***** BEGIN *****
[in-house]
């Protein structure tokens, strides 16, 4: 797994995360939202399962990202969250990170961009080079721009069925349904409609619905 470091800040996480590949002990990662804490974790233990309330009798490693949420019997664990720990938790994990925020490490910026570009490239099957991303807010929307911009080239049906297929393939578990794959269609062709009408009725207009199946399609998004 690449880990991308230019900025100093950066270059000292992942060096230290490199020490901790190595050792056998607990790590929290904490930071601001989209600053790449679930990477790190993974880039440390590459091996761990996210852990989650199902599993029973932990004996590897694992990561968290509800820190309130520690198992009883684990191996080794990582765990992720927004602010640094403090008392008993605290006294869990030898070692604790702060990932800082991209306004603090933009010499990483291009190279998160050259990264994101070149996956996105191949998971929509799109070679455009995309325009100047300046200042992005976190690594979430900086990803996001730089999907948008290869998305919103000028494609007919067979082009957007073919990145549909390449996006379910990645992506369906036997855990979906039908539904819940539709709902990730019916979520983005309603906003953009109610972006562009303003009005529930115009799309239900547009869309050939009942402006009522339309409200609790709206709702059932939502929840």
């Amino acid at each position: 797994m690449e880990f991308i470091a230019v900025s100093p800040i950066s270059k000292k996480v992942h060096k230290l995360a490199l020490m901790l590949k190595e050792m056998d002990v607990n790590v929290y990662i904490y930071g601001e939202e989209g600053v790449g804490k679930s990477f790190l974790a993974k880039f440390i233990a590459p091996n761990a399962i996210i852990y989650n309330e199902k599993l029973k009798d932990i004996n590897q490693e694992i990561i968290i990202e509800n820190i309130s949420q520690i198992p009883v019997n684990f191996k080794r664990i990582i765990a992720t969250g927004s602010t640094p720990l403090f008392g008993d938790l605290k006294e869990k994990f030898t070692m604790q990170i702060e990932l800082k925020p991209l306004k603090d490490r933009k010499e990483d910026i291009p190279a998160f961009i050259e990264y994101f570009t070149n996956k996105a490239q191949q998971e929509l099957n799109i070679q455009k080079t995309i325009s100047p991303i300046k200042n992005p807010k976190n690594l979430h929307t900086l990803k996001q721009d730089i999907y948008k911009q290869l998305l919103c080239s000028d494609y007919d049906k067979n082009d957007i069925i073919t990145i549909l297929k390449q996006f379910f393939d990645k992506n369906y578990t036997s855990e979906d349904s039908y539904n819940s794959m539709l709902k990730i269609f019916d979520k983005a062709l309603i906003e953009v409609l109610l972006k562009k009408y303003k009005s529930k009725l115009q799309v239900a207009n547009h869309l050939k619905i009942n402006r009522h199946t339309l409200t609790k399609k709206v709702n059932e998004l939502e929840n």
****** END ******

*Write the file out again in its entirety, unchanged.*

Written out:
[in-house]
């Protein structure tokens, strides 16, 4: 797994995360939202399962990202969250990170961009080079721009069925349904409609619905 470091800040996480590949002990990662804490974790233990309330009798490693949420019997664990720990938790994990925020490490910026570009490239099957991303807010929307911009080239049906297929393939578990794959269609062709009408009725207009199946399609998004 690449880990991308230019900025100093950066270059000292992942060096230290490199020490901790190595050792056998607990790590929290904490930071601001989209600053790449679930990477790190993974880039440390590459091996761990996210852990989650199902599993029973932990004996590897694992990561968290509800820190309130520690198992009883684990191996080794990582765990992720927004602010640094403090008392008993605290006294869990030898070692604790702060990932800082991209306004603090933009010499990483291009190279998160050259990264994101070149996956996105191949998971929509799109070679455009995309325009100047300046200042992005976190690594979430900086990803996001730089999907948008290869998305919103000028494609007919067979082009957007073919990145549909390449996006379910990645992506369906036997855990979906039908539904819940539709709902990730019916979520983005309603906003953009109610972006562009303003009005529930115009799309239900547009869309050939009942402006009522339309409200609790709206709702059932939502929840």
């Amino acid at each position: 797994m690449e880990f991308i470091a230019v900025s100093p800040i950066s270059k000292k996480v992942h060096k230290l995360a490199l020490m901790l590949k190595e050792m056998d002990v607990n790590v929290y990662i904490y930071g601001e939202e989209g600053v790449g804490k679930s990477f790190l974790a993974k880039f440390i233990a590459p091996n761990a399962i996210i852990y989650n309330e199902k599993l029973k009798d932990i004996n590897q490693e694992i990561i968290i990202e509800n820190i309130s949420q520690i198992p009883v019997n684990f191996k080794r664990i990582i765990a992720t969250g927004s602010t640094p720990l403090f008392g008993d938790l605290k006294e869990k994990f030898t070692m604790q990170i702060e990932l800082k925020p991209l306004k603090d490490r933009k010499e990483d910026i291009p190279a998160f961009i050259e990264y994101f570009t070149n996956k996105a490239q191949q998971e929509l099957n799109i070679q455009k080079t995309i325009s100047p991303i300046k200042n992005p807010k976190n690594l979430h929307t900086l990803k996001q721009d730089i999907y948008k911009q290869l998305l919103c080239s000028d494609y007919d049906k067979n082009d957007i069925i073919t990145i549909l297929k390449q996006f379910f393939d990645k992506n369906y578990t036997s855990e979906d349904s039908y539904n819940s794959m539709l709902k990730i269609f019916d979520k983005a062709l309603i906003e953009v409609l109610l972006k562009k009408y303003k009005s529930k009725l115009q799309v239900a207009n547009h869309l050939k619905i009942n402006r009522h199946t339309l409200t609790k399609k709206v709702n059932e998004l939502e929840n």